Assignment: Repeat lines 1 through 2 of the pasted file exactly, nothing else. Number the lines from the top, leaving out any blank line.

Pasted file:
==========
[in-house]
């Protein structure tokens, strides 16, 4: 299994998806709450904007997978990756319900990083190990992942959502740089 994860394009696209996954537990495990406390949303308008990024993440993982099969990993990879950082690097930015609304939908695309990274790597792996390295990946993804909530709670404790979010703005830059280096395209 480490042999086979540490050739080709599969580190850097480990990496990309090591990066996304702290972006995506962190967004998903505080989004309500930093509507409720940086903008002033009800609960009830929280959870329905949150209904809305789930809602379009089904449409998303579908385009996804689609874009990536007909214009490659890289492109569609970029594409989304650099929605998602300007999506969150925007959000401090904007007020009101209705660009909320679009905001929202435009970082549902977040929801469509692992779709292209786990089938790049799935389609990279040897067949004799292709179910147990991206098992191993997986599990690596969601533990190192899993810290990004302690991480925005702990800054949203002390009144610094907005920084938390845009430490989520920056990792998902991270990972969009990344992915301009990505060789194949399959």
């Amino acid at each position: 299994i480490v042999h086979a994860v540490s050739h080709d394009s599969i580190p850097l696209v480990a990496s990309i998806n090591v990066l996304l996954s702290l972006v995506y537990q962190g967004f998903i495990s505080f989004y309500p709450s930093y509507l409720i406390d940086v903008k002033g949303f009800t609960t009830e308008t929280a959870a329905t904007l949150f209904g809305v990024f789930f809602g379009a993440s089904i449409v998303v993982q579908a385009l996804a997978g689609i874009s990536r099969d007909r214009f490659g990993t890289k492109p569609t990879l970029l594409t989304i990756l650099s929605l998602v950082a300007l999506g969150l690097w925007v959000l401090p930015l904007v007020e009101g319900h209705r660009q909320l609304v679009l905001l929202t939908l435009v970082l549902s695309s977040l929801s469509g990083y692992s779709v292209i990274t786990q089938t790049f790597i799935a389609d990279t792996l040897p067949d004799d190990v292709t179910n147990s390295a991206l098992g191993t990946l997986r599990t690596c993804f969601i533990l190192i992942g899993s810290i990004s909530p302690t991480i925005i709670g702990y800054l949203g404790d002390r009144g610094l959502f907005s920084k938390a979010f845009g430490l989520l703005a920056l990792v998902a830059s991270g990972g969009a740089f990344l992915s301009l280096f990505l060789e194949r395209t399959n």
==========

[in-house]
């Protein structure tokens, strides 16, 4: 299994998806709450904007997978990756319900990083190990992942959502740089 994860394009696209996954537990495990406390949303308008990024993440993982099969990993990879950082690097930015609304939908695309990274790597792996390295990946993804909530709670404790979010703005830059280096395209 480490042999086979540490050739080709599969580190850097480990990496990309090591990066996304702290972006995506962190967004998903505080989004309500930093509507409720940086903008002033009800609960009830929280959870329905949150209904809305789930809602379009089904449409998303579908385009996804689609874009990536007909214009490659890289492109569609970029594409989304650099929605998602300007999506969150925007959000401090904007007020009101209705660009909320679009905001929202435009970082549902977040929801469509692992779709292209786990089938790049799935389609990279040897067949004799292709179910147990991206098992191993997986599990690596969601533990190192899993810290990004302690991480925005702990800054949203002390009144610094907005920084938390845009430490989520920056990792998902991270990972969009990344992915301009990505060789194949399959």